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The biggest of Paris' three main flea markets, St-Ouen sprawls between Porte de St-Ouen and Porte de Clignancourt and is open on Saturdays, Sundays and Mondays. It sells a little bit of everything from second-hand to new clothes, from any bit of junk the sellers can find to antiques, old tin baths, and office chairs or old radios - anything you think you might want or need can be found here.
How to get there
The market is at the northern edge of the 18th arrondissement, on the outer side of the Périphérique Nord. If you get off at the métro Porte de St-Ouen and head north you will find yourself walking through the unofficial stalls that line the streets. These sell normal things that you can find in any market, such as hair trinkets, clothes and household goods; the real treasures are up ahead, once you have passed under the overpass.
The 'puces de St-Ouen' gets its name from the state of the clothes, second-hand mattresses and other junk sold when the market operated outside the city walls; puces meaning 'fleas'.
There are 12 markets inside the limits of St-Ouen, selling mainly furniture and clothes, but if you look closely, you can find almost anything here. On a recent visit this Researcher found traffic lights, pub signs, old fountains, bars, and had a great time rummaging through the statues and old office equipment.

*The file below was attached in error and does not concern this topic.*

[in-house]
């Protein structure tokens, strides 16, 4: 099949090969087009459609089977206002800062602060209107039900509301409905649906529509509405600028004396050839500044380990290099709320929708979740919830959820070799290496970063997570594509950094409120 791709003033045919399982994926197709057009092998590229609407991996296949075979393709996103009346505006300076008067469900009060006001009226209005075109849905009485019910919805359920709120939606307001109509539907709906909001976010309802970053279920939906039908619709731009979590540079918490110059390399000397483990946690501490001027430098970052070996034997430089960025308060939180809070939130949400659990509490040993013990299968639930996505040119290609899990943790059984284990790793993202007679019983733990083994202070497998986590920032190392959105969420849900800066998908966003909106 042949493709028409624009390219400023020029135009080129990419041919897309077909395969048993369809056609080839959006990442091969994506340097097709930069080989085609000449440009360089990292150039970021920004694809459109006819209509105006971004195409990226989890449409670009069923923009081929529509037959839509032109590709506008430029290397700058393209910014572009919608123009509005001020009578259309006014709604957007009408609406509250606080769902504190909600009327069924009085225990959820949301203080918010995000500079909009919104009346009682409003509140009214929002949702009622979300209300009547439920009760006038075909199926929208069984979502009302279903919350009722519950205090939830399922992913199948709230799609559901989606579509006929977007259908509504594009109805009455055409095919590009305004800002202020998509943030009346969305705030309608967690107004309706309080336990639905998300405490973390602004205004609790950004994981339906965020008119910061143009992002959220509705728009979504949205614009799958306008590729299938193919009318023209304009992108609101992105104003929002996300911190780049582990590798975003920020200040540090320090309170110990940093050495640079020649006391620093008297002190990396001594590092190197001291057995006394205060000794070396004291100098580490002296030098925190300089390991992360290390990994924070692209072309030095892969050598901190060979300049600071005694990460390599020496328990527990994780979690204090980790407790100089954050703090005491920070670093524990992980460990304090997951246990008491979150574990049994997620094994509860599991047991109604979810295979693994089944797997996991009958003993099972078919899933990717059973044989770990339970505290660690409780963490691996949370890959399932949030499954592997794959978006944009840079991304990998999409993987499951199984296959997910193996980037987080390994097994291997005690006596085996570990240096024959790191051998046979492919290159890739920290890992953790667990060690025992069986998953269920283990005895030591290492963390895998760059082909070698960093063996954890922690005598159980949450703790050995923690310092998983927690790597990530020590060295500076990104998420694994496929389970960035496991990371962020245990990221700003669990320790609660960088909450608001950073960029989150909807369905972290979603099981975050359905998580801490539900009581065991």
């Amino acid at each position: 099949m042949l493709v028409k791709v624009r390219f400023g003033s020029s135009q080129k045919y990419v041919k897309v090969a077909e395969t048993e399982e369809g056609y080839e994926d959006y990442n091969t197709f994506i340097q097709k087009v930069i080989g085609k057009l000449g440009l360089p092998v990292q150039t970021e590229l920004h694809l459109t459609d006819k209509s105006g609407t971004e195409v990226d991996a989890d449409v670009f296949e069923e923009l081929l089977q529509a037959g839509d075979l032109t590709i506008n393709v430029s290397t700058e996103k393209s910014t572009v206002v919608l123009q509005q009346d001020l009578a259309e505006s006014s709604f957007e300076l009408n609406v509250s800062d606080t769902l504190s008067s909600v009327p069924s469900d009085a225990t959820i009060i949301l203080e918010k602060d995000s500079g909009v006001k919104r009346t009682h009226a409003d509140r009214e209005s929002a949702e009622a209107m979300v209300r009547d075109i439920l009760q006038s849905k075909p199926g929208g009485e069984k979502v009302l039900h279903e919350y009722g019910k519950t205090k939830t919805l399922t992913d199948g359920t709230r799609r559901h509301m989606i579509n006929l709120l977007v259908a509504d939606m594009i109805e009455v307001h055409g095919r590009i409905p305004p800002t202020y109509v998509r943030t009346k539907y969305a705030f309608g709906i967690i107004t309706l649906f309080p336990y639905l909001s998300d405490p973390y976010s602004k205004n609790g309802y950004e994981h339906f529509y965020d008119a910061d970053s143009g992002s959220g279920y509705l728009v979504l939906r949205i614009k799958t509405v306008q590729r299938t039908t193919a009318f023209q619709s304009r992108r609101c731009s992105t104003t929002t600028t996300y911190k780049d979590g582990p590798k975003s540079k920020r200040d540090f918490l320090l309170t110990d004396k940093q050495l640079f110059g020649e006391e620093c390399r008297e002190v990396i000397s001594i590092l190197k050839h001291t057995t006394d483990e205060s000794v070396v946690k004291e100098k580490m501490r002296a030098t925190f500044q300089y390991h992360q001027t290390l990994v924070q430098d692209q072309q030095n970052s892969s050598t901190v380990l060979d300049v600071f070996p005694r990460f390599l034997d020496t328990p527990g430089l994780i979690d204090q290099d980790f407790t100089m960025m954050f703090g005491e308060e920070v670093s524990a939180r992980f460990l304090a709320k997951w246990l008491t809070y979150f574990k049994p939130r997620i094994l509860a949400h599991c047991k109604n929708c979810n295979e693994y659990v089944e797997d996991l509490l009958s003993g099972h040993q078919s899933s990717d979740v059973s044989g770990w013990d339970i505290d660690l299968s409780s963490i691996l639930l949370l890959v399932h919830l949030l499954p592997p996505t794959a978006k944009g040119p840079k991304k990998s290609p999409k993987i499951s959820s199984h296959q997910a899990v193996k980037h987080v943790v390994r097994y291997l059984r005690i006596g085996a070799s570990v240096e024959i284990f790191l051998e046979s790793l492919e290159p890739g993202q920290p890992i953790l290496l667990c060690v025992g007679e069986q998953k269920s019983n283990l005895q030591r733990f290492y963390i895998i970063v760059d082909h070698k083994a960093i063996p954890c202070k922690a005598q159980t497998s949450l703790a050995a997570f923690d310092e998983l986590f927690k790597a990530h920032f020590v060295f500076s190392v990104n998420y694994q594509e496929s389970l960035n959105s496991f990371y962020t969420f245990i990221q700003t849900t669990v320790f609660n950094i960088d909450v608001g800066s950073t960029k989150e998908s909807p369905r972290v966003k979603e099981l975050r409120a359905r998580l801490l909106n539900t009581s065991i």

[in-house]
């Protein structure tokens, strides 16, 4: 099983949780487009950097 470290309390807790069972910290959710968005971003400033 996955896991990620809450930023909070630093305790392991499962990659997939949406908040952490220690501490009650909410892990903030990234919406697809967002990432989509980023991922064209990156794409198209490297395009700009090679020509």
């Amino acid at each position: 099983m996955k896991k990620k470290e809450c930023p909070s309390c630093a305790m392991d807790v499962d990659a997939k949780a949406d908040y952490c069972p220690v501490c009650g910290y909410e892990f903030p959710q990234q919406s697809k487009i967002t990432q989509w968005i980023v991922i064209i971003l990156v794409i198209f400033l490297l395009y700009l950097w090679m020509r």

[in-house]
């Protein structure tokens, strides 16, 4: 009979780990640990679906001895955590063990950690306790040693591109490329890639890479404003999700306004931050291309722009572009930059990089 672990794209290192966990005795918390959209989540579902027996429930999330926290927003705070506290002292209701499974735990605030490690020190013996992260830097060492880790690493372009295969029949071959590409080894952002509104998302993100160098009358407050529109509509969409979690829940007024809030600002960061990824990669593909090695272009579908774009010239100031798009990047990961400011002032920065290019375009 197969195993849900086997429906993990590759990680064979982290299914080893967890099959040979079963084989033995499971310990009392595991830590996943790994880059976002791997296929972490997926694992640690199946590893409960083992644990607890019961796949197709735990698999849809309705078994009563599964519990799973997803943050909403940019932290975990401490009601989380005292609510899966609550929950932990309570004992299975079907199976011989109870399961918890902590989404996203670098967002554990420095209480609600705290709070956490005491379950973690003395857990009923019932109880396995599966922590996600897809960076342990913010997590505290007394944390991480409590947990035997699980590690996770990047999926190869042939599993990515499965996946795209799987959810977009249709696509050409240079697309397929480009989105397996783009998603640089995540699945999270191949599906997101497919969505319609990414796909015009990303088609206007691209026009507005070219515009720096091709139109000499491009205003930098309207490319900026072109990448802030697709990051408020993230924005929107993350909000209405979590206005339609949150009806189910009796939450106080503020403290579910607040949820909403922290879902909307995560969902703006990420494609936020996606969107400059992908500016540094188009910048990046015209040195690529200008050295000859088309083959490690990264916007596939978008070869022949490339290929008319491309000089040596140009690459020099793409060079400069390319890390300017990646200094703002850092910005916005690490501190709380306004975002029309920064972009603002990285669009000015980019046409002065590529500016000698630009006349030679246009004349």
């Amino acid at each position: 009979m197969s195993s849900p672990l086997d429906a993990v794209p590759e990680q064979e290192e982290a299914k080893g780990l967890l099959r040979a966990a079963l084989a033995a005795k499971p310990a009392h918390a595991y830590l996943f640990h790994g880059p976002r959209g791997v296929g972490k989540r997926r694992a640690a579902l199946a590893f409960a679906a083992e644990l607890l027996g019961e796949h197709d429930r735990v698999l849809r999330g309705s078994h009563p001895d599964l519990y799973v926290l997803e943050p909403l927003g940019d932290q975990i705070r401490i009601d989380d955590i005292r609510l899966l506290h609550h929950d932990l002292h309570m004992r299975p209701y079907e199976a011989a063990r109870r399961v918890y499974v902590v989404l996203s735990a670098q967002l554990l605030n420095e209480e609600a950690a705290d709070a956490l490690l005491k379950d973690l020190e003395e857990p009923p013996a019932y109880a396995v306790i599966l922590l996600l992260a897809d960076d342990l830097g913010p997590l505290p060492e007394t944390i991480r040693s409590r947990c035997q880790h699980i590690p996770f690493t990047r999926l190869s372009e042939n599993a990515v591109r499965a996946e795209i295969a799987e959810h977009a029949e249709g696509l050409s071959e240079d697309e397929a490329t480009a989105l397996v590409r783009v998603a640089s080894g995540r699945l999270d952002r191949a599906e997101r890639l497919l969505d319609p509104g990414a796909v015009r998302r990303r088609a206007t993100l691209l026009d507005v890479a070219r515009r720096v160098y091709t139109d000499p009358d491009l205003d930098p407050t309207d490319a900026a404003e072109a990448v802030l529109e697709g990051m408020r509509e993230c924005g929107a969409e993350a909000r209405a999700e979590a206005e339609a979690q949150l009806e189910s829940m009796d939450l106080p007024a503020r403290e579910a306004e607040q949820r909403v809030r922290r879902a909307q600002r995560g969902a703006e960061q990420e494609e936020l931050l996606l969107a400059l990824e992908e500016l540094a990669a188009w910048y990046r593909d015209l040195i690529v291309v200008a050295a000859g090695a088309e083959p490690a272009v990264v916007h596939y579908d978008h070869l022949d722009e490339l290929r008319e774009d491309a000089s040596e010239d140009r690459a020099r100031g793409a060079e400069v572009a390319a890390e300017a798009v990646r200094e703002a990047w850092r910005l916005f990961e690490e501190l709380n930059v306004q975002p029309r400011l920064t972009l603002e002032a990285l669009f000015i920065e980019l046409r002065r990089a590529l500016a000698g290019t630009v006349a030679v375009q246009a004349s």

It is worth walking round as much of the market as you can to find any bits that might grab your attention; there is something here for everyone. There are second-hand book stalls that offer a huge range of books, with English books in their own section, so it is worth browsing even if you do not speak French. Second-hand Levi jeans also seem to take up much of the market space. Some seem to be seconds, and all are laid out in size order. If you know your size, you can pick out something in reasonable condition very quickly for less than half price of a new pair, especially the designer types.
Haggling is still the way to get the best prices, in the same way as it was in the 19th Century when the first rag-and-bone men arrived to get what they could for their goods. Be aware that the prices are higher on sunny days when the market is crowded, and lower when it is cold and wet. It might be worth putting up with the rain to get that bargain as cheaply as possible.
It can get very busy at weekends here, with as many as 150,000 traders, tourists and bargain hunters jammed into the narrow passageways. Sunday afternoons are the busiest, with pickpockets mingling with the crowd. On Mondays, many of the stalls are closed.